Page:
Every day since I resumed the walk it has been over 30’C, some days were up to 38’C. Even in the brief breaks between rain showers back in the Northern Rivers it would suddenly steam up like a sauna. It was confusing me. I know when a new season is coming, it is a seasonal calendar in my brain just like intuitive orientation. The region I was walking through has 9 subtle season changes but it skipped one entirely. What we traditionally call autumn was 6 weeks late. My body could compensate for the heat but my brain or heart of something inside was alarmed by the change. I’m sure a few people spotted me muttering to myself about it. It’s okay, I am crazy 🙂 This distressing climate change continued until late April.
In Mylestom I stayed with a beautiful couple, Georgie and Margie, who were also members of Bundagen. Georgie and Margie are WarmShowers members who host cyclists touring through the region in a granny flat beside the big vegetable and herb garden. I completely relaxed with them, I felt safe and at peace. Thank you.
The next river I hitched a ride over was the Bellinger. It is a very popular river for water skiing and sport boats and the opposite river bank was rock so the first few I asked explained it would damage their hulls. There is a small jetty at the oyster shed I wanted to avoid because it would be locked for the Easter holiday but it was my only safe landing point. The 6th boaties to launch at Mylestom gave me a fun and fast ride over to the oyster shed which I had to “break out of”! Somehow I managed to unlock a side gate into the mangroves and, locking it behind me, weaved my way to the edge of the fence and climbed over into waist high grass. Was I thinking of snakes? Yes, but trying to imagine only friendly pythons. It was snake country all the way up to the Urunga bridge and I spotted red belly black snakes. The highlight was finding a guava tree in fruit, eating a couple there and picking some for lunch.
The next few days went by in a bit of a blur, lots of long beaches and knocking out a solid 32kms walking on sand. One night I slept at Valla Beach where the tourist park had no unpowered sites left but allocated me a powered site at an unpowered off-season price and I could look around and put the hammock up anywhere that wasn’t on someone else’s site. Because the night dew was very heavy I found somewhere undercover and settled in for a night listening to 570 possums running back and forth between 11pm and 4am! I might be exaggerating a wee bit, it was only one possum but he was 10ft long with 32 feet, I’m sure of it!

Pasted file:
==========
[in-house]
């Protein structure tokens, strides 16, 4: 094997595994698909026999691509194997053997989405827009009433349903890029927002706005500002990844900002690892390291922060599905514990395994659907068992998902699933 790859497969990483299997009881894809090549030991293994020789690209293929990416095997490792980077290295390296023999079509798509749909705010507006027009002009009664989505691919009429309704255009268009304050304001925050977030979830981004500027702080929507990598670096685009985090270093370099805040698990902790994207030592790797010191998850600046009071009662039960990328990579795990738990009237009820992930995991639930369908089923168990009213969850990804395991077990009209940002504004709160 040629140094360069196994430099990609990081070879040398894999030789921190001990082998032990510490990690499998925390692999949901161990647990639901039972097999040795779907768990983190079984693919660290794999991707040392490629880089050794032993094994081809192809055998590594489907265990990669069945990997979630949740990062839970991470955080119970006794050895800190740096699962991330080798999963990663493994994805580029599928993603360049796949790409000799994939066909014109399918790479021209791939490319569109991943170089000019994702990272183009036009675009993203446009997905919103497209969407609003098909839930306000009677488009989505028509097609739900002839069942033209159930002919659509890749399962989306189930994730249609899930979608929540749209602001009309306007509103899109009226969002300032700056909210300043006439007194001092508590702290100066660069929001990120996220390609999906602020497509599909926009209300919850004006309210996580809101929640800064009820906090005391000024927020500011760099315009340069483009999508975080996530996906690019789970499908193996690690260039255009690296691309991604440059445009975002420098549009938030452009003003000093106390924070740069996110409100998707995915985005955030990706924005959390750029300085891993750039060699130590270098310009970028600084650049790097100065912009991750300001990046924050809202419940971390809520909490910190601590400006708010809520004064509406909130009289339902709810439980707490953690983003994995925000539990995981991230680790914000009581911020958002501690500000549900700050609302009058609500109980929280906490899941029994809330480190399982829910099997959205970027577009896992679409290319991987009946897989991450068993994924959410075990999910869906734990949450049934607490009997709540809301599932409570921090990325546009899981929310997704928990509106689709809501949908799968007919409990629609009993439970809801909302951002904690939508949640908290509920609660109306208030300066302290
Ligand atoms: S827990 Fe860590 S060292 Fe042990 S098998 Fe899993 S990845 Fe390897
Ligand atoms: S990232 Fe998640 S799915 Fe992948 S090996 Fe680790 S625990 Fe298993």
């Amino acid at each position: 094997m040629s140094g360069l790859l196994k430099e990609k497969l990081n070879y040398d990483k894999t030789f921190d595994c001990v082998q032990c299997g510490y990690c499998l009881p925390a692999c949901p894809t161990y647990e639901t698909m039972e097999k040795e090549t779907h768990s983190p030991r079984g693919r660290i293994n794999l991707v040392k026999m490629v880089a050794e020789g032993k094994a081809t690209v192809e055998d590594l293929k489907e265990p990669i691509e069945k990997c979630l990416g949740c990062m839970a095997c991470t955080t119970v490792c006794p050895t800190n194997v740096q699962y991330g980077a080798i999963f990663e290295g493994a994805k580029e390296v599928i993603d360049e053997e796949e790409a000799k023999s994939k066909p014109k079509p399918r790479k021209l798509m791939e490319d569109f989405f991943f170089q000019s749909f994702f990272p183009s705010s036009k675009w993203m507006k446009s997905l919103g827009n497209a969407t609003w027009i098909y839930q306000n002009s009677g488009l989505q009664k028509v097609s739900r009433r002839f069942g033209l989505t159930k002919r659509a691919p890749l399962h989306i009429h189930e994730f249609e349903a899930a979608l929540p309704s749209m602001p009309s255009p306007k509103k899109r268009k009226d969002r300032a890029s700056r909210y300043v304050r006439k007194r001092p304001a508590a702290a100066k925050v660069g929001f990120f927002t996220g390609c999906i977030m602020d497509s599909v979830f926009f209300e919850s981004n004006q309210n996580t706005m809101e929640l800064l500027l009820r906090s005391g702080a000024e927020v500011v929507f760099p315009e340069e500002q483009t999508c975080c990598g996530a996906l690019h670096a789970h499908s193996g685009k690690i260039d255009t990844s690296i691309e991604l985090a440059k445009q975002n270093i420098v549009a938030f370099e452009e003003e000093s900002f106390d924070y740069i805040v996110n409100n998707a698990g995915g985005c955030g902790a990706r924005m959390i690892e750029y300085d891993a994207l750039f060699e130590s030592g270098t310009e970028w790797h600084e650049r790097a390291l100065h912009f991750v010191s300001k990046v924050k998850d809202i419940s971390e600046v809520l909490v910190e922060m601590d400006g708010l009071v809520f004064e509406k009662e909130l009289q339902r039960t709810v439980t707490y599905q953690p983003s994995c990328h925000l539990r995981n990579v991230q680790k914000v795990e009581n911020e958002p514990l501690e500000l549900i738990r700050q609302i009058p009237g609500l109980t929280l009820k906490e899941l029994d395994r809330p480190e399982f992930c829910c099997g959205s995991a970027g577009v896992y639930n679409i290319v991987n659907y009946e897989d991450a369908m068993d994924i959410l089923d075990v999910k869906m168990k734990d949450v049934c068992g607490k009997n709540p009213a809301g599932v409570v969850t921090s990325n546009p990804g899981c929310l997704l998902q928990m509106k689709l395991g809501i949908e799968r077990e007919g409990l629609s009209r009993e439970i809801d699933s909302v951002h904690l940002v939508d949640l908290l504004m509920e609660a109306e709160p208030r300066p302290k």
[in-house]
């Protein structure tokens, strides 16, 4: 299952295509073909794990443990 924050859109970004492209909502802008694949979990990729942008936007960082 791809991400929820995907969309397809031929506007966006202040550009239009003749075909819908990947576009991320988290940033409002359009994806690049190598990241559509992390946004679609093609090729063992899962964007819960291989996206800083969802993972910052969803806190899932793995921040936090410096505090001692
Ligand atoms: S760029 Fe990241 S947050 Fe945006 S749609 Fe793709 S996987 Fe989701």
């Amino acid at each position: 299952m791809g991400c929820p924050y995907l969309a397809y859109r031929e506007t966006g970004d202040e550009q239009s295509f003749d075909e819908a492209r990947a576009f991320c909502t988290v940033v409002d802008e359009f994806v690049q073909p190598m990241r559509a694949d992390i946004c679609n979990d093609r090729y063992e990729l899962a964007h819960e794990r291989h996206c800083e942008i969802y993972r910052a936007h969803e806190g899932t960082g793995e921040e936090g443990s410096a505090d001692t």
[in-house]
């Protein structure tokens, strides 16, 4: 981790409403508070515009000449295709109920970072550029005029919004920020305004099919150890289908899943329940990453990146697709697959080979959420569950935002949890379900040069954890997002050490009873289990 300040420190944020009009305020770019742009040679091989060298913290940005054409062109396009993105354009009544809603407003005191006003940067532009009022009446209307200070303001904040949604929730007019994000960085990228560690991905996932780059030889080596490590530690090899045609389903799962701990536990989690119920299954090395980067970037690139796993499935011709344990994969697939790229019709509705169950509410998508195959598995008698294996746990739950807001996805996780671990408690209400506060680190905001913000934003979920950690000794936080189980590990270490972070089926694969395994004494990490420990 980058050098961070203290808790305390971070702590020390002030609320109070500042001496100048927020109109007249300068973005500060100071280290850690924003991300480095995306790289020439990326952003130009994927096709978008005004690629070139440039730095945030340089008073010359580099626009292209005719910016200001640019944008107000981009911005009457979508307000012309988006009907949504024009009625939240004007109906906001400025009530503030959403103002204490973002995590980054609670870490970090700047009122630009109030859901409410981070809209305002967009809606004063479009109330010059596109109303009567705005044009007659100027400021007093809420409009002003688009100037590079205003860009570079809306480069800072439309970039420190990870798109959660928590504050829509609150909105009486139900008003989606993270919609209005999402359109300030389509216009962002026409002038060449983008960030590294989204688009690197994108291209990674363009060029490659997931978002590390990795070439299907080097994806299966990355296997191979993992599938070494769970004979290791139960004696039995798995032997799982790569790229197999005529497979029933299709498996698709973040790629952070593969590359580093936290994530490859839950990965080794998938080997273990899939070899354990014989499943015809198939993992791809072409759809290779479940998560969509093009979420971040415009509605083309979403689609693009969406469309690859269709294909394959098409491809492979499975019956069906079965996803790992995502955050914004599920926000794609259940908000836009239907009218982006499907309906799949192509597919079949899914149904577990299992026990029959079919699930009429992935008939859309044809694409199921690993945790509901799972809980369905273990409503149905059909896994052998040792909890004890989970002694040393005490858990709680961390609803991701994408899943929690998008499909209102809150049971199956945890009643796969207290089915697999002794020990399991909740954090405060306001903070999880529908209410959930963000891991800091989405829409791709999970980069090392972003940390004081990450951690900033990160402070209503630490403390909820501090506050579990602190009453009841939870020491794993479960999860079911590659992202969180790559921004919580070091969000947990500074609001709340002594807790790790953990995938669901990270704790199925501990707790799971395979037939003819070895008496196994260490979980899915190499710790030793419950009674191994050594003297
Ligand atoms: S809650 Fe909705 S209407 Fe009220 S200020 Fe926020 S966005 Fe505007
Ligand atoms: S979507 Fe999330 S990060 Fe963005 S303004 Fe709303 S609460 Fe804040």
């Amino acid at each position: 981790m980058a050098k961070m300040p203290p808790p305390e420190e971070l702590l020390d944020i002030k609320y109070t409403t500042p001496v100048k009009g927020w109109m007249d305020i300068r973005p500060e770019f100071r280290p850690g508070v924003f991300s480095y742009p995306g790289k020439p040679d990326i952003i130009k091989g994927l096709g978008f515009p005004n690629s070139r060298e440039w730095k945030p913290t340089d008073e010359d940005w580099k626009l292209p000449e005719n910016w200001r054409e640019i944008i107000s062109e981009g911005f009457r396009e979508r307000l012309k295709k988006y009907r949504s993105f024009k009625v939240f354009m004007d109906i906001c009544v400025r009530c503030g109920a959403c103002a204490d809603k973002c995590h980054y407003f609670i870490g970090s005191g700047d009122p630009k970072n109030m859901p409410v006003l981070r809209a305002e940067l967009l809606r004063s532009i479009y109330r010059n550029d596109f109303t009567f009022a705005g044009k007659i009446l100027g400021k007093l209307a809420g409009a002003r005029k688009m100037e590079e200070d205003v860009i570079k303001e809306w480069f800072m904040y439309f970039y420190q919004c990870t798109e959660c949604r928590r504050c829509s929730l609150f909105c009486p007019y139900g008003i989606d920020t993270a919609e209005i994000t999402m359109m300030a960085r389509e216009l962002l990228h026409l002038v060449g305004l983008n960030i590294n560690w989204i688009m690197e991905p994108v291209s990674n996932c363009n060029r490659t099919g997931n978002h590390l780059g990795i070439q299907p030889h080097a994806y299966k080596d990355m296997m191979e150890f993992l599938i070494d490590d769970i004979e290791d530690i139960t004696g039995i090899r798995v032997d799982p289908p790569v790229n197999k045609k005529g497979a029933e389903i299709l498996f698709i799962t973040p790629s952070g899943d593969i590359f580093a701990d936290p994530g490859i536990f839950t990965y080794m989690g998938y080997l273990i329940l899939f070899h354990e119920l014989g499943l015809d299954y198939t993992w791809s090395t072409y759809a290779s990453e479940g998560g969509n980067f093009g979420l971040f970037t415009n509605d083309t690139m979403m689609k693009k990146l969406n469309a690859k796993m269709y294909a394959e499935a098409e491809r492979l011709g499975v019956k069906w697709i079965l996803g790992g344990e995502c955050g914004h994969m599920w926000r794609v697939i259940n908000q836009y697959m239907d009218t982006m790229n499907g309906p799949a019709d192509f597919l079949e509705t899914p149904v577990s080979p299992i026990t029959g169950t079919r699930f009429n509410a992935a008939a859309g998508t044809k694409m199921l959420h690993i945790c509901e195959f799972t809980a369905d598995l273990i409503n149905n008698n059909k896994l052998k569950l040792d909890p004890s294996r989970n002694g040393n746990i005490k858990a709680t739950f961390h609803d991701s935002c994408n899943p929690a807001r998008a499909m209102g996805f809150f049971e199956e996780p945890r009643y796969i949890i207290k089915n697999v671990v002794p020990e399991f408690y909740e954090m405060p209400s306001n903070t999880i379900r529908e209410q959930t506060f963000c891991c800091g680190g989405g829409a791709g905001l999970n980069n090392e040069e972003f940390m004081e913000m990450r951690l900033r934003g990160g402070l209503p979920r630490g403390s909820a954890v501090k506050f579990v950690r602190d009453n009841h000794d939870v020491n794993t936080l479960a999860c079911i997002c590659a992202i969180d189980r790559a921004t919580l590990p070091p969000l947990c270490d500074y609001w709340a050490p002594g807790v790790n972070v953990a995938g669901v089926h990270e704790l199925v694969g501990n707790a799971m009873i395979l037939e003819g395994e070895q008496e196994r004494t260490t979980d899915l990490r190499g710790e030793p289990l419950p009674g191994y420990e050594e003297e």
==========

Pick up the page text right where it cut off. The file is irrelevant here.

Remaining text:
Nambucca Marine Rescue gave me a lift across the River. When I arrived in Nambucca I had a look around for the town jetty or boat ramp, stopped for coffee and saw the Marine Rescue station next door so I thought they might like to do something a bit different. After explaining what I’m doing Graham agreed to help. I had enough time to walk up to the supermarket and buy a day of fresh food. During that time someone mentioned to Graham it was April 1st. If I was late back to the water I wasn’t going to get across, they thought they had just been pranked on April Fools Day. When we reached the other side I offered a donation but they refused. Thank you!
That trip across the river with Graham and Kev reminded me of the years I was with Southport Marine Rescue VMR400. It opened a flood gate of wonderful memories from that time living, working and racing on the water. For a few weeks I had been playing around in my imagination with an original concept for a future adventure and that ride across Nambucca River pretty much confirmed in my heart that it will happen. It has been 9 years since I had a severe concussion on the Sea Shepherd ship the MY Steve Irwin sustaining a brain injury which effected my balance. It might take another 9 years but I’m planning a return to the ocean.
As if this update isn’t long enough already without the detours! So let’s take a break, but before you go, here is a piece written by my old school friend, George Dunford, for Lonely Planet Newswhich was published on International Women’s Day!